"It's so good to see you. It's been too long. How you doin'?" (That's how we say What's up? in New Jersey)
"Just doin'" I say with a shrug and a smile. I know the person means more than just asking how I am. She means my son. She is interested and wants to hear the good, the bad and the ugly. She's listened to me brag and she's listened to me cry buckets of snot over my kid. Right now, I don't have much to report. We're "just doin'". We wake up. We go to school/work. We go to therapies. We go to sleep. It's a bit of an autism rut at the moment.
Believe me, I am happy with the rut. He's not the only one that doesn't want surprises. l like knowing what's coming next. It means everything we are working on is sticking. We haven't had any regressions in a while. (Knock wood. By that I mean knock my head because I'm Irish and that's what we do.) So that is good. I don't have a tale of woe to regale her with as she nods sympathetically.
I also don't have any "Oh my god! Did I tell you about???" moments either. This is kind of where I get a little worried as an autism parent. Are we stuck here? Is this all it will ever be? Will this be as the movie by the same title says, "As Good As It Gets." I'm not sure. He's now ten. He's come far but what if the progress has stopped for good? That thought is so overwhelming to me I want to go hide under my son's weighted blanket. I love him how he is everyday but eventually I won't be on this planet. Although I joke how I will never die because I can't, the sad reality is hard to ignore. I have to send him out there into the world. We don't even have siblings for him that we can kind of hope to help here. I constantly feel like I am racing to get him ready for a race I won't get to see him finish.
There have been little spurts of wonder here and there lately. Like when I discovered he likes to snack on frozen string beans and I realized I could get a green vegetable in him. Bonus points, I don't even have to cook it. Why he saved me a step in the kitchen! How very thoughtful! Or the time he reached up to touch my shoulder while I was driving and informed me that next week his speech therapist would be on vacation. "Put it in the phone!" He knows the world is in my iPhone. :-) This morning I realized I could get him to finish his glass of milk rather quickly by not saying "finish it" but by saying "empty it down your throat." Picks up glass. Drains the last bit like he's doing a tequila shot and goes on his merry way. I realize there were no whiny tears because the word "finish" to him probably made him think I would take it away. Or so I think. I'm not sure. This kiddo of mine didn't come with a Rosetta Stone.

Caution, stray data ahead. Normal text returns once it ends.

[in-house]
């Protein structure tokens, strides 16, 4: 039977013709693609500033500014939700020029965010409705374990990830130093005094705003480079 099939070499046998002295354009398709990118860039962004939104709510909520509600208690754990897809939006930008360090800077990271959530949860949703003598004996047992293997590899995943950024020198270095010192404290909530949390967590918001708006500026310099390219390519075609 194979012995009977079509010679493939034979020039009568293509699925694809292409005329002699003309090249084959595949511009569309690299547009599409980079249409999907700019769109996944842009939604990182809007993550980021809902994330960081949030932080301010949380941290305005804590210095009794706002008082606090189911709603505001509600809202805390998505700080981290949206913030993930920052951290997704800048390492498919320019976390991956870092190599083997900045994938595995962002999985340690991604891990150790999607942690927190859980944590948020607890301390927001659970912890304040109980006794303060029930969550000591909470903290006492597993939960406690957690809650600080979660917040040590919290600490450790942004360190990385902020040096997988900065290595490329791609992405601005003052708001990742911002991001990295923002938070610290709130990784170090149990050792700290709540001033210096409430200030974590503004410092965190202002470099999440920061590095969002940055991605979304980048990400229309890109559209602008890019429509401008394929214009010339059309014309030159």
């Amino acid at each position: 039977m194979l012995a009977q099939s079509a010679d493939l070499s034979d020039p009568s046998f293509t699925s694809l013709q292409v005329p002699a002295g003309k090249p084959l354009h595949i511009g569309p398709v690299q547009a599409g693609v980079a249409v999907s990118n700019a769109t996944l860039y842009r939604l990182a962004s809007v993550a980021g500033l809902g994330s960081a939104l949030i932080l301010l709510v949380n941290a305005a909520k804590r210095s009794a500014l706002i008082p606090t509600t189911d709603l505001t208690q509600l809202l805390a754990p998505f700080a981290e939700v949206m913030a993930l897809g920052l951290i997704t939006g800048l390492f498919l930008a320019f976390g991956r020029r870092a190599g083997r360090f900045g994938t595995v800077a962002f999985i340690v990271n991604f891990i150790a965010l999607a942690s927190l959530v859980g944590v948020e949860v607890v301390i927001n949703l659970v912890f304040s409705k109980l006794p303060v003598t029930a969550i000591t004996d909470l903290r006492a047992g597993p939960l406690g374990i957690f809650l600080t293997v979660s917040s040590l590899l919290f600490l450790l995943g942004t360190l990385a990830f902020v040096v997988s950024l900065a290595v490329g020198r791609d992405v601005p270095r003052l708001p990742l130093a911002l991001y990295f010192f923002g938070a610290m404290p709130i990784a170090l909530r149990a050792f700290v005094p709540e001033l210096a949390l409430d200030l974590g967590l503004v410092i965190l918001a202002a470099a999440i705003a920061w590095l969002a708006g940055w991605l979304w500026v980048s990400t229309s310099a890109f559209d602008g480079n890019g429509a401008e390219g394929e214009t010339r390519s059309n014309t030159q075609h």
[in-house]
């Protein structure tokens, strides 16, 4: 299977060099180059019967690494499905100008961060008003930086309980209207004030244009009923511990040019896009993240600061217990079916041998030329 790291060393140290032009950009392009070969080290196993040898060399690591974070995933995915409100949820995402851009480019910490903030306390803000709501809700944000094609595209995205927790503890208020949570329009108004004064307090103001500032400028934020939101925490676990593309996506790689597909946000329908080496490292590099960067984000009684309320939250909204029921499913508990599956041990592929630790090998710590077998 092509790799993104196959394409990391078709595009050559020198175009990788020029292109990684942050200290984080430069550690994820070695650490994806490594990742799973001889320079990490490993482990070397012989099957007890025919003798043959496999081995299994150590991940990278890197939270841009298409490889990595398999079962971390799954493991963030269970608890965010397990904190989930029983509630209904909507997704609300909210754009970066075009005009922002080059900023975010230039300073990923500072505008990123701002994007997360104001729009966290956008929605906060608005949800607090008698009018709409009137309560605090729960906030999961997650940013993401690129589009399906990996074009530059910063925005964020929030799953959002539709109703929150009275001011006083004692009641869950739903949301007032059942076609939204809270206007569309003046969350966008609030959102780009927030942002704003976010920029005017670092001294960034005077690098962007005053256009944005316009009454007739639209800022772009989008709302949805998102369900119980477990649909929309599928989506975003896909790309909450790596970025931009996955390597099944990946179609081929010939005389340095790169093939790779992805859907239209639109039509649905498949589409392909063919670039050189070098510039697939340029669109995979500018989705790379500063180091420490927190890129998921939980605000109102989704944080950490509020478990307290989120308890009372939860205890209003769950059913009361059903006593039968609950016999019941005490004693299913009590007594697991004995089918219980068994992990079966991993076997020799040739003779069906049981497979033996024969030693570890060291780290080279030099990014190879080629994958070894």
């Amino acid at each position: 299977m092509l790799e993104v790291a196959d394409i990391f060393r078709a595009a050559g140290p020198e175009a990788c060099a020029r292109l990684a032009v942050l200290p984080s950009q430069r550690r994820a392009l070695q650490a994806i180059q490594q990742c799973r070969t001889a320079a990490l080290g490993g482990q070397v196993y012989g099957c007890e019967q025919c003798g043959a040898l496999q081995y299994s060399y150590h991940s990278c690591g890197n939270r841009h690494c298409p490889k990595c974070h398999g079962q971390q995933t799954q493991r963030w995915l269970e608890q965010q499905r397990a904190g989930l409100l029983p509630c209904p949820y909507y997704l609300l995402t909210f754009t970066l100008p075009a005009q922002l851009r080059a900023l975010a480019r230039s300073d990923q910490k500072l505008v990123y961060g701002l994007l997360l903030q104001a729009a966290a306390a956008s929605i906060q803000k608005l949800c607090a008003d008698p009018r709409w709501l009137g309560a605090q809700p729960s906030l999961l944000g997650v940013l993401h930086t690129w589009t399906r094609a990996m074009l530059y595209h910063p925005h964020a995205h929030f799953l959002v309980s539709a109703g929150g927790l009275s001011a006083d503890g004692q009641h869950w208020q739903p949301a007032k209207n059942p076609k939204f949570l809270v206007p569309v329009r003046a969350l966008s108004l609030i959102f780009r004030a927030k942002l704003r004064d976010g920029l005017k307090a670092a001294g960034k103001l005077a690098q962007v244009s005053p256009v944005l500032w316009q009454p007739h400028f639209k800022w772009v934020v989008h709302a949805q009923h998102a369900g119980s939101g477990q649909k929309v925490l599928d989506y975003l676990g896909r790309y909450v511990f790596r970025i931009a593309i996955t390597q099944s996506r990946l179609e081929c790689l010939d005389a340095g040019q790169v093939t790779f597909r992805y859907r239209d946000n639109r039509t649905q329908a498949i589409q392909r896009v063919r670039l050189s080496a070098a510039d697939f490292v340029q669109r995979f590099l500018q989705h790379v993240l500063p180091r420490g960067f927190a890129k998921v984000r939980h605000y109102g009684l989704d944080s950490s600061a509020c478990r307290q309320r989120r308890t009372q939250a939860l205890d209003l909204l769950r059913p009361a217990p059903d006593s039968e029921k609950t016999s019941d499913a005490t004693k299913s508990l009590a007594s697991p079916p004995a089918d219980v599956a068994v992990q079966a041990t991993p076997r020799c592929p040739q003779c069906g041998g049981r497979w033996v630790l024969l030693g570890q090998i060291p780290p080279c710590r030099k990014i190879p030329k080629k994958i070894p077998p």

I always feel a little strange reporting these kinds of little steps to anyone that is not directly connected to autism. Like teachers and families get it but the average Joe, do they just think "Man, Mama Fry is really reaching with her humble brag that the Kiddo made her coffee by putting in the K cup in the machine." (Dudes, that's a life skill! A very important one to Mama, I may add.) I know it's not cooking but hey, it's a start. While frozen green beans might be okay, gnawing on raw chicken would be bad. I don't think he'll ever like cooking like I do. If he knew a few things so I knew he wouldn't starve, I'd feel a little better about it. Seeing as he'll probably living with me, well, forever, it would certainly be nice if he got savvy enough behind a bar to be able to uncork Mama Fry's wine or whip up a cocktail shaker of whiskey sours. Hey, it's math and science. Teachable moments abound!
Panicking about the future really doesn't get much done but I will keep planning for it. I guess I will just embrace the fact that we are "just doin'" and be okay with that. We have had these moments before and then something BIG happens. Fingers crossed it's something good. Now pardon me while I show the Kiddo how to use the microwave to cook fries. I suspect this is a lesson I won't need to teach more than once. ;-)